Police Union calls for 'State of Emergency' for SJPD's low staffing levels

It's a move to help the police staffing crisis in San Jose - reassigning detectives back on patrol. The police union is even calling it a "state of emergency" this as the city's homicide count surpasses last year's record. Staffing levels are so critical the police chief met with the city manager on Monday.

It's the first of many meetings to to address what they call a severe staffing shortage. City leaders called the meeting productive. City leaders said 500 officers are needed to patrol the city of one million people. Latest  numbers show it's well below that number.

By next month, you could see more officers back on the streets in San Jose. City leaders consider moving nearly 50 detectives and officers from special operations and investigative units to patrol.

"We got numbers that were so horrific within the last week," said Paul Kelly, San Jose Police Officers Association. "We are talking about over 340 10-hour shifts that need to be filled every single week in patrol."

The move is triggered by a letter from the city manager to the police union detailing the numbers. In the latest bid for shifts, only 413 officers were available for patrol below the department's needed minimum of 500 officers. Before, the gap in positions were backfilled with overtime but that has proven costly.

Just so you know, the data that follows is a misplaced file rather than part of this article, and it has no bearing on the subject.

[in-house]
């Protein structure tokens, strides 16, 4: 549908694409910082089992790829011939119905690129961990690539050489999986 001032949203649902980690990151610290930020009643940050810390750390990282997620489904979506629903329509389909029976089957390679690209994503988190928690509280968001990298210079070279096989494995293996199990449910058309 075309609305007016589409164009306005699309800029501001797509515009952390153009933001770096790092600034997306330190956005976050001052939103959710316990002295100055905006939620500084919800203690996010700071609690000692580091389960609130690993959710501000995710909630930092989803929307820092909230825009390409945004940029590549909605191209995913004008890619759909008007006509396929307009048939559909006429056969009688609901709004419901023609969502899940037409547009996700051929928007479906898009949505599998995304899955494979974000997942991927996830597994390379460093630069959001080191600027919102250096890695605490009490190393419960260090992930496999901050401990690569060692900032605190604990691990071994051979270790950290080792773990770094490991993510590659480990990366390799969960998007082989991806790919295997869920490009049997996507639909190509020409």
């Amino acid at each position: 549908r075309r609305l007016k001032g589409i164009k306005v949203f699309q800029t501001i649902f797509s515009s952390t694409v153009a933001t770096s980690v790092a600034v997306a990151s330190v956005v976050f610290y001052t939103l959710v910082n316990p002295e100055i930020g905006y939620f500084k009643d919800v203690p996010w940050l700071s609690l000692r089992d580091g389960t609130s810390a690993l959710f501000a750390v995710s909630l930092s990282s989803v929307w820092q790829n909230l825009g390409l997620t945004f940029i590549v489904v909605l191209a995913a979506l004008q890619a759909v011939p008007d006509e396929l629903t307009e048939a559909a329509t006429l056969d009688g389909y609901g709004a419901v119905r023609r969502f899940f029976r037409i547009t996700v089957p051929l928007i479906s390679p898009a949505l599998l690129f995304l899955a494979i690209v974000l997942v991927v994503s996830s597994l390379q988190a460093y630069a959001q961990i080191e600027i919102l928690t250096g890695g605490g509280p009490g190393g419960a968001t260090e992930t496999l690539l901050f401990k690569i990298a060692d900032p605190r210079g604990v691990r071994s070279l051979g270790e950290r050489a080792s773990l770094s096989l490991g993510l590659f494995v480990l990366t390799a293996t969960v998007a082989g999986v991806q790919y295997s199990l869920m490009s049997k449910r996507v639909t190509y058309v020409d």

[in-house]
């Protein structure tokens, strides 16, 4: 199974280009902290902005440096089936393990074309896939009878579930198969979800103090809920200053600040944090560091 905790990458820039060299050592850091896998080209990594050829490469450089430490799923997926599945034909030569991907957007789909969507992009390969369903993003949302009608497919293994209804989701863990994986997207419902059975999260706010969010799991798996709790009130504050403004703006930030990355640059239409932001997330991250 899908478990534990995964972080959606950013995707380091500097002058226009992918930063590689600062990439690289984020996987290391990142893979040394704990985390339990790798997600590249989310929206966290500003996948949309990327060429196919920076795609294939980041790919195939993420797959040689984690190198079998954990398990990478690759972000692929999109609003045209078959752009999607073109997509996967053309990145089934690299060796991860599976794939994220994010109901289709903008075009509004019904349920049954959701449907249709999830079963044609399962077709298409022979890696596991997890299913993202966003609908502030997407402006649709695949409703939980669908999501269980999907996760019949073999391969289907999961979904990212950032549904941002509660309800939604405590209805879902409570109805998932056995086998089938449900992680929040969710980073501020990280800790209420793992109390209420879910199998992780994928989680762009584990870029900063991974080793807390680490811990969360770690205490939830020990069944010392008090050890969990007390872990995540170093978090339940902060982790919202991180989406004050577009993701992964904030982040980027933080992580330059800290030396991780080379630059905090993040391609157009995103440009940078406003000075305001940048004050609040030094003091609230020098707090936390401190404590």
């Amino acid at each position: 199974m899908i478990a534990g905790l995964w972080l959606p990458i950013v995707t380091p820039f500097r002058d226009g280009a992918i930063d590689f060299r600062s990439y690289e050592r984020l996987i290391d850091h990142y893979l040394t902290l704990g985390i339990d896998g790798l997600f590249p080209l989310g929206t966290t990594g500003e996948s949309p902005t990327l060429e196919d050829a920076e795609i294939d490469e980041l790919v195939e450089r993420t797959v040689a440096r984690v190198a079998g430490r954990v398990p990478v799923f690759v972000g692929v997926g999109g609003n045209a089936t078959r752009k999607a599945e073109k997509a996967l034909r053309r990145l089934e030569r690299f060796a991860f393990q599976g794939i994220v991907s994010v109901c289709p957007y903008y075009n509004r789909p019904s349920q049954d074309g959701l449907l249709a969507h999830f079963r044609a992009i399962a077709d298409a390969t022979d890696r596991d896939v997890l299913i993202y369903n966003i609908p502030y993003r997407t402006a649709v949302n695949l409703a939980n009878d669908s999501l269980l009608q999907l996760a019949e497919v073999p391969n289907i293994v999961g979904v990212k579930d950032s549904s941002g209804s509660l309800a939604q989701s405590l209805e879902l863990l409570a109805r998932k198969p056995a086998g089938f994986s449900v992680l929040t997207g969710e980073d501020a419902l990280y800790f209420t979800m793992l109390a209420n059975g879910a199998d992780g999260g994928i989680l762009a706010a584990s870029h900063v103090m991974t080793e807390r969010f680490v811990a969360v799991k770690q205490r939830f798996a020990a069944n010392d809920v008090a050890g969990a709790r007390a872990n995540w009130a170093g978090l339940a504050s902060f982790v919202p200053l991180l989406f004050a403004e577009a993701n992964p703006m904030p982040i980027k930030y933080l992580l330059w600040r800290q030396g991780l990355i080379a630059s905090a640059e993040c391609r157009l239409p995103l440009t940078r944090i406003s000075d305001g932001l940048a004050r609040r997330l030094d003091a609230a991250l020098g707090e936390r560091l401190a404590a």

"If you are asking me are we in a state of emergency absolutely?," said Kelly. "We are going to feel the effects. We are going to feel the effects internally. It will be widespread. It's going to have a ripple effect no doubt about it."

City Spokesman David Vossbrink said the shift changes are necessary. The staffing problem is only getting worse due to attrition and the last police academy had just eight recruits.

"A state of emergency can be a technical term," said Vossbrink. "Everyone agrees we have a serious problem with staffing in our department. It's a problem has been growing over the last six months for sure."

This comes as the department appeared..to be moving forward, possibly undoing the Measure B pension reform. t's been been blamed for the exodus of officers with a new ballot measure this November. One San Jose council member has suggested using outside agencies to boost staffing. The union doesn't support it.

"The sheriff's department is 20 percent understaffed," said Kelly. "The CHP is struggling to answer their calls for service."

City leaders and the police department will keep meeting for the next few days to discuss the reassignment of officers. The hope is to restore staffing as fast as they can as the department deals with 200 vacancies.